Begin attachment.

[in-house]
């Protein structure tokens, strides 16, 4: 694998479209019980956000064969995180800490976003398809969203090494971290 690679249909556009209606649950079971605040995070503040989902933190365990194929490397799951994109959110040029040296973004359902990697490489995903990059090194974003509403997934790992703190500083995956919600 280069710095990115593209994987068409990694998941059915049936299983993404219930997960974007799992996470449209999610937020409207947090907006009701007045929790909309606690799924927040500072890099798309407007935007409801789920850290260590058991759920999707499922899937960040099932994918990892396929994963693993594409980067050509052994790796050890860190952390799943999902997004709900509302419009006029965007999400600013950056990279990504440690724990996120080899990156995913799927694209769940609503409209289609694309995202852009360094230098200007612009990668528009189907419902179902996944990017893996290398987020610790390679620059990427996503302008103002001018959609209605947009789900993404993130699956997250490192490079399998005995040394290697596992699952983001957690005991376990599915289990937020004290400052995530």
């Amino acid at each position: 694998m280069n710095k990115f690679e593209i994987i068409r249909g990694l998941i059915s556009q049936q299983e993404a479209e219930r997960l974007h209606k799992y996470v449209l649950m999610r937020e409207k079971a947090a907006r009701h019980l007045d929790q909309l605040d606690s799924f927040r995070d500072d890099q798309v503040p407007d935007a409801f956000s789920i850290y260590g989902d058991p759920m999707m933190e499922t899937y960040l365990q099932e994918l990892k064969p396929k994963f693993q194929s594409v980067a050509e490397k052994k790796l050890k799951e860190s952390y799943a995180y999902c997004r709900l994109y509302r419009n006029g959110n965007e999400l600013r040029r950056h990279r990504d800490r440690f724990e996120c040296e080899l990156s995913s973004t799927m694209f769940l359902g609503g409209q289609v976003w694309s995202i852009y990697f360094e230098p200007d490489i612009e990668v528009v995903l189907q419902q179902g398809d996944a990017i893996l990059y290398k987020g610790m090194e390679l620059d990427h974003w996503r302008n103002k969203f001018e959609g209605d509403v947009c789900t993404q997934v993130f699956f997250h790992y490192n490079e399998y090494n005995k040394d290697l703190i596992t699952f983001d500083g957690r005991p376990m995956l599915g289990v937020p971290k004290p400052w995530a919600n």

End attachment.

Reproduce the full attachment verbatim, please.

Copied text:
[in-house]
């Protein structure tokens, strides 16, 4: 694998479209019980956000064969995180800490976003398809969203090494971290 690679249909556009209606649950079971605040995070503040989902933190365990194929490397799951994109959110040029040296973004359902990697490489995903990059090194974003509403997934790992703190500083995956919600 280069710095990115593209994987068409990694998941059915049936299983993404219930997960974007799992996470449209999610937020409207947090907006009701007045929790909309606690799924927040500072890099798309407007935007409801789920850290260590058991759920999707499922899937960040099932994918990892396929994963693993594409980067050509052994790796050890860190952390799943999902997004709900509302419009006029965007999400600013950056990279990504440690724990996120080899990156995913799927694209769940609503409209289609694309995202852009360094230098200007612009990668528009189907419902179902996944990017893996290398987020610790390679620059990427996503302008103002001018959609209605947009789900993404993130699956997250490192490079399998005995040394290697596992699952983001957690005991376990599915289990937020004290400052995530």
């Amino acid at each position: 694998m280069n710095k990115f690679e593209i994987i068409r249909g990694l998941i059915s556009q049936q299983e993404a479209e219930r997960l974007h209606k799992y996470v449209l649950m999610r937020e409207k079971a947090a907006r009701h019980l007045d929790q909309l605040d606690s799924f927040r995070d500072d890099q798309v503040p407007d935007a409801f956000s789920i850290y260590g989902d058991p759920m999707m933190e499922t899937y960040l365990q099932e994918l990892k064969p396929k994963f693993q194929s594409v980067a050509e490397k052994k790796l050890k799951e860190s952390y799943a995180y999902c997004r709900l994109y509302r419009n006029g959110n965007e999400l600013r040029r950056h990279r990504d800490r440690f724990e996120c040296e080899l990156s995913s973004t799927m694209f769940l359902g609503g409209q289609v976003w694309s995202i852009y990697f360094e230098p200007d490489i612009e990668v528009v995903l189907q419902q179902g398809d996944a990017i893996l990059y290398k987020g610790m090194e390679l620059d990427h974003w996503r302008n103002k969203f001018e959609g209605d509403v947009c789900t993404q997934v993130f699956f997250h790992y490192n490079e399998y090494n005995k040394d290697l703190i596992t699952f983001d500083g957690r005991p376990m995956l599915g289990v937020p971290k004290p400052w995530a919600n």